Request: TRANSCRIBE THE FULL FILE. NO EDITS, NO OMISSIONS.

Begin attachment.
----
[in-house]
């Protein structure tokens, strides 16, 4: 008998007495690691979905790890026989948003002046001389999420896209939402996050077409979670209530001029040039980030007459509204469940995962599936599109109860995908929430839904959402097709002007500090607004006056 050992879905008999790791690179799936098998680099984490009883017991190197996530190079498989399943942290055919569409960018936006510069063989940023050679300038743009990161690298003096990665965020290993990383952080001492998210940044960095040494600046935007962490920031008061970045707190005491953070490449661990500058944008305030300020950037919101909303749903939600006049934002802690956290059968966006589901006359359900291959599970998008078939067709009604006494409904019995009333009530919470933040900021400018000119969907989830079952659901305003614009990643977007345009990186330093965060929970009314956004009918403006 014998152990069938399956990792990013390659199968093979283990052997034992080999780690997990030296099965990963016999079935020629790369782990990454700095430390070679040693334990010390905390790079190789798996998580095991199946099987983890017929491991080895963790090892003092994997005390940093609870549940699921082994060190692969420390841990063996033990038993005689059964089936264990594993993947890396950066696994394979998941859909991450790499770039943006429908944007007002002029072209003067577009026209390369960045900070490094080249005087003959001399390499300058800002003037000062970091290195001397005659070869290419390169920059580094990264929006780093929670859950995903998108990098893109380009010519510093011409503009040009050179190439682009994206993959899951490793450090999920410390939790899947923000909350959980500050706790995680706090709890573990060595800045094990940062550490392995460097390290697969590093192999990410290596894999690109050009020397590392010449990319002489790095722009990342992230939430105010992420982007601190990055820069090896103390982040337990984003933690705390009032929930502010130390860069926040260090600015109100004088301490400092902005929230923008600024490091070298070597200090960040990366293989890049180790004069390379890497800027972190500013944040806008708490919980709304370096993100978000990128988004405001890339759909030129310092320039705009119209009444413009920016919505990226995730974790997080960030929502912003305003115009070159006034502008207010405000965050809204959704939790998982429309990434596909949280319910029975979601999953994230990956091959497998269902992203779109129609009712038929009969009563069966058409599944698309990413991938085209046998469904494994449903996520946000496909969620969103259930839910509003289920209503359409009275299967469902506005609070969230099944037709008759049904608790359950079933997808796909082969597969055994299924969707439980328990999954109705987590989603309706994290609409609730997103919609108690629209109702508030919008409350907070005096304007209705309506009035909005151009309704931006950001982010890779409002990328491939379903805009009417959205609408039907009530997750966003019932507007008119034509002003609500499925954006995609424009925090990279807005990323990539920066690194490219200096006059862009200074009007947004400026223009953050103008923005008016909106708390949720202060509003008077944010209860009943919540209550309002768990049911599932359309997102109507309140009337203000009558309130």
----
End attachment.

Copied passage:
[in-house]
């Protein structure tokens, strides 16, 4: 008998007495690691979905790890026989948003002046001389999420896209939402996050077409979670209530001029040039980030007459509204469940995962599936599109109860995908929430839904959402097709002007500090607004006056 050992879905008999790791690179799936098998680099984490009883017991190197996530190079498989399943942290055919569409960018936006510069063989940023050679300038743009990161690298003096990665965020290993990383952080001492998210940044960095040494600046935007962490920031008061970045707190005491953070490449661990500058944008305030300020950037919101909303749903939600006049934002802690956290059968966006589901006359359900291959599970998008078939067709009604006494409904019995009333009530919470933040900021400018000119969907989830079952659901305003614009990643977007345009990186330093965060929970009314956004009918403006 014998152990069938399956990792990013390659199968093979283990052997034992080999780690997990030296099965990963016999079935020629790369782990990454700095430390070679040693334990010390905390790079190789798996998580095991199946099987983890017929491991080895963790090892003092994997005390940093609870549940699921082994060190692969420390841990063996033990038993005689059964089936264990594993993947890396950066696994394979998941859909991450790499770039943006429908944007007002002029072209003067577009026209390369960045900070490094080249005087003959001399390499300058800002003037000062970091290195001397005659070869290419390169920059580094990264929006780093929670859950995903998108990098893109380009010519510093011409503009040009050179190439682009994206993959899951490793450090999920410390939790899947923000909350959980500050706790995680706090709890573990060595800045094990940062550490392995460097390290697969590093192999990410290596894999690109050009020397590392010449990319002489790095722009990342992230939430105010992420982007601190990055820069090896103390982040337990984003933690705390009032929930502010130390860069926040260090600015109100004088301490400092902005929230923008600024490091070298070597200090960040990366293989890049180790004069390379890497800027972190500013944040806008708490919980709304370096993100978000990128988004405001890339759909030129310092320039705009119209009444413009920016919505990226995730974790997080960030929502912003305003115009070159006034502008207010405000965050809204959704939790998982429309990434596909949280319910029975979601999953994230990956091959497998269902992203779109129609009712038929009969009563069966058409599944698309990413991938085209046998469904494994449903996520946000496909969620969103259930839910509003289920209503359409009275299967469902506005609070969230099944037709008759049904608790359950079933997808796909082969597969055994299924969707439980328990999954109705987590989603309706994290609409609730997103919609108690629209109702508030919008409350907070005096304007209705309506009035909005151009309704931006950001982010890779409002990328491939379903805009009417959205609408039907009530997750966003019932507007008119034509002003609500499925954006995609424009925090990279807005990323990539920066690194490219200096006059862009200074009007947004400026223009953050103008923005008016909106708390949720202060509003008077944010209860009943919540209550309002768990049911599932359309997102109507309140009337203000009558309130």